Over a period of about three years, I gradually worked my way through the list. Uniquely, I ‘dug’ Brautigan’s poetry as much as the fiction – but the poetry (aside of Loading Mercury with a Pitchfork and Rommel Drives On Deep Into Egypt) was even more difficult to track down than the fiction. I will spare our blushes and skip over the amount I paid for Please Plant This Book and The Octopus Frontier. Sometimes I had to dig deep into a pocket that didn’t always have a great deal of money in. But it was always worth it. Every book contained some treasure. I remember picking up Sombrero Fallout and June 30th, June 30th in hardback off of eBay from some guy in America and counting down the days until the parcel of books arrived (and then, when it did, sitting in my then living room with the package on my knee, savouring the moment before I opened it like the lass on the side of Keats‘ Grecian urn). Sombrero Fallout remains to this day my most favourite Brautigan book, the most perfect distillation of everything I loved about the old bird. And it may well have been the peak of my little obsession. There were a lot of books after Sombrero Fallout – books like Willard & His Bowling Trophies, books like The Tokyo-Montana Express (which I think is his most difficult, his grouchiest book), Sombrero Fallout without the laughs and the unrequited love, books like So The Wind Won’t Blow It All Away and, eventually An Unfortunate Woman. And, lest we forget, there were the books about Richard Brautigan – his daughter Ianthe’s moving memoir, You Can’t Catch Death, Keith Abbot‘s Downstream from Trout Fishing in America, Kevin Ring‘s The Sad & Lonely Death of Richard Brautigan – plus all of the copies of Beat Scene I picked up here and there. There isn’t a room in my house without a copy of Beat Scene in it. Which is probably as it should be. Wouldn’t want my children growing up in a world without the odd copy of Beat Scene around, right?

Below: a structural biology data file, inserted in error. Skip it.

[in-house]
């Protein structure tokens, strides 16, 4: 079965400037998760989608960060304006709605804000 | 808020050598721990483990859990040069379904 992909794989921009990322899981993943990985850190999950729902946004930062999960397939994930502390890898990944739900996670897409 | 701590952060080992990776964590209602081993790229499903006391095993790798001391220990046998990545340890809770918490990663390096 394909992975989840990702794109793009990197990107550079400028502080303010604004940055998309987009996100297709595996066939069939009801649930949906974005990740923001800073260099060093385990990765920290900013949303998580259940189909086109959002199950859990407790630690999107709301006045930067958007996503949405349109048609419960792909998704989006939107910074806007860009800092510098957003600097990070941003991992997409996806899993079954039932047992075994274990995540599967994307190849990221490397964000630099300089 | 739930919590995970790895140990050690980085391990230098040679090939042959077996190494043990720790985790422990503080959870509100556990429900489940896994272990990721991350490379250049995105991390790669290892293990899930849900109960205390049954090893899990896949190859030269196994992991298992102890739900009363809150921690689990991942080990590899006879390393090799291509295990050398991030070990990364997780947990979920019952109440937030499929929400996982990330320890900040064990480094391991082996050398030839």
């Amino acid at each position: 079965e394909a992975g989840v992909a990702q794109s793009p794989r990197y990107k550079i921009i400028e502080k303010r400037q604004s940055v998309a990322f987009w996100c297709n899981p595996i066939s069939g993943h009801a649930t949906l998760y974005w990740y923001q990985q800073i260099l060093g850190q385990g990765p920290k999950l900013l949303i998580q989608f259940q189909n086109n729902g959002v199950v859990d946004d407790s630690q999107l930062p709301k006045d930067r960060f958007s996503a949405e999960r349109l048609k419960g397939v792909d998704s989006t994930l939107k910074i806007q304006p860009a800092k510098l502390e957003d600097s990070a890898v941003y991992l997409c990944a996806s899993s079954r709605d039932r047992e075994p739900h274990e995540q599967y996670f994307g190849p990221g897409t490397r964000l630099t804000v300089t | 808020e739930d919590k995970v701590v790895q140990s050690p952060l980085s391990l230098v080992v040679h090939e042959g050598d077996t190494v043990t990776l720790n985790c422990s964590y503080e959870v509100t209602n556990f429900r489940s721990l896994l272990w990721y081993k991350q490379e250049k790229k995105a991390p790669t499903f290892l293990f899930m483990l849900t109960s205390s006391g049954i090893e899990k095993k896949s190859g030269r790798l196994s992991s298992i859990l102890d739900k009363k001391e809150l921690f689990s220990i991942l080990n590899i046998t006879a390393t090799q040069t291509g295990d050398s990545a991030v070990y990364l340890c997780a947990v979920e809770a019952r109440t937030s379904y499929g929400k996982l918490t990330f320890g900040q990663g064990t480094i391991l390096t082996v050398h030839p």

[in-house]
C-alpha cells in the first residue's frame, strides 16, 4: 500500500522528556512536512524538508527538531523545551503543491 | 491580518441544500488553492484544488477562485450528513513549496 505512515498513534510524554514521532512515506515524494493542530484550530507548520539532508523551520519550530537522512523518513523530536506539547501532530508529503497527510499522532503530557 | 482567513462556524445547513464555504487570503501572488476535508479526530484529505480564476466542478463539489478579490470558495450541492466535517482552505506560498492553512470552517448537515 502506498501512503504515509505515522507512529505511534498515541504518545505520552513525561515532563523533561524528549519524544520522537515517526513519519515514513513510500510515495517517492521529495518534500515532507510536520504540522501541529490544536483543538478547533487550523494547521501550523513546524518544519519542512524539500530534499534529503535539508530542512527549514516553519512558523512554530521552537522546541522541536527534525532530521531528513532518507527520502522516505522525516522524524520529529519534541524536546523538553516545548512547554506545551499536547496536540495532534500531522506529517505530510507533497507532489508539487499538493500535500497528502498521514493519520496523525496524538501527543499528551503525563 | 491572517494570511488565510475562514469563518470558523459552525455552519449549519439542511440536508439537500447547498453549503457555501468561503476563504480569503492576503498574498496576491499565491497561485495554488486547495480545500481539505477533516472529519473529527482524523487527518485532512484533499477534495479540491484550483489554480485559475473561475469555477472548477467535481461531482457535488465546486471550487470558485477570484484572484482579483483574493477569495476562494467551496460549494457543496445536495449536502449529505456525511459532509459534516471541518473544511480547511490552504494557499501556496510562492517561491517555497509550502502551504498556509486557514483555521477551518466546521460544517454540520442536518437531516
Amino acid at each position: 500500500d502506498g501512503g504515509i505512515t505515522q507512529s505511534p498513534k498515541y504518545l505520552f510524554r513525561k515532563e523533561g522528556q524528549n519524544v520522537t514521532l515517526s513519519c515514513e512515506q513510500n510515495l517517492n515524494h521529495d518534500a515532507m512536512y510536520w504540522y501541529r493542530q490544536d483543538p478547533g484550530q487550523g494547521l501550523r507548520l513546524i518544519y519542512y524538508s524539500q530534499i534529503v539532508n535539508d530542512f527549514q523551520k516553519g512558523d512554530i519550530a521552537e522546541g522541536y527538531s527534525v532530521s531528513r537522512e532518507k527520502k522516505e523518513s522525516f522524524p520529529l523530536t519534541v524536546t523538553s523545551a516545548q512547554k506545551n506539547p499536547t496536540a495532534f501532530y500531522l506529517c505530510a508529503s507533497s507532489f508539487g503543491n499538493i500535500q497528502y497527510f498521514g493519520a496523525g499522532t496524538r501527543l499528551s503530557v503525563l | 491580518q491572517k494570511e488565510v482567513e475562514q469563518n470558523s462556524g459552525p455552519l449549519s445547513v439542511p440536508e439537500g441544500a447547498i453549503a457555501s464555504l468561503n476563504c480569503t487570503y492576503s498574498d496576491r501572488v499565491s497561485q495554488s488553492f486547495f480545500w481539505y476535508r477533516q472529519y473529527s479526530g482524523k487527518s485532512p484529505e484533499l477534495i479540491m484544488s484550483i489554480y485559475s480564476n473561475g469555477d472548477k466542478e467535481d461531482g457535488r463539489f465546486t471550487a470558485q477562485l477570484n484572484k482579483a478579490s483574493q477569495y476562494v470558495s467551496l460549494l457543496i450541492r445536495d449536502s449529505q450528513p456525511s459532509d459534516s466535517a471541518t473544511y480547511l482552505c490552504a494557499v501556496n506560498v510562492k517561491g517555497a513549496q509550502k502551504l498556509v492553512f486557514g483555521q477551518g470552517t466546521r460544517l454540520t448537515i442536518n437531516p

These days I would say that my affair with Richard Brautigan is in the autumn of its days. Not because I love him any less. Just because I’ve read everything. The hunger to acquire has gone. I mean, I’d still kill for a signed copy of anything (never quite managed to get one of those) or even a nice fish drawing (Brautigan was given to penning the occasional fish doodle) – but I can live without them (provided I don’t think about it too much – if I think about it too much I’ll go online as soon as I finish this and start hunting like some slack-jawed yokel for some signed edition or other). I still read him, though. December 2006 was the last time I read Brautigan (reading Sombrero Fallout for maybe the fiftieth time). It’s just one of those books (like Harriet the Spy or A Confederacy of Dunces) that only improves each time you read it. In the end, that’s what we have. The books. It seems a moronic thing to say: At least we have the books. But fuck it. I don’t think it is moronic. The books are still there, in the world. You might have to hunt them down (or ask me if you can borrow them – I won’t lend them out, but you can go ahead and ask if you want). But it’s worth it. There isn’t an author alive or dead more worth hunting out than Richard Brautigan.
ABOUT THE AUTHOR
Peter Wild is the co-author of Before the Rain and the editor of The Flash , Perverted by Language: Fiction inspired by The Fall and The Empty Page: Fiction inspired by Sonic Youth. His writing and award-winning fiction has appeared in NOO Journal, Nude Magazine, Alt Sounds, 3:AM Magazine, and others. He is the co-founder of Bookmunch.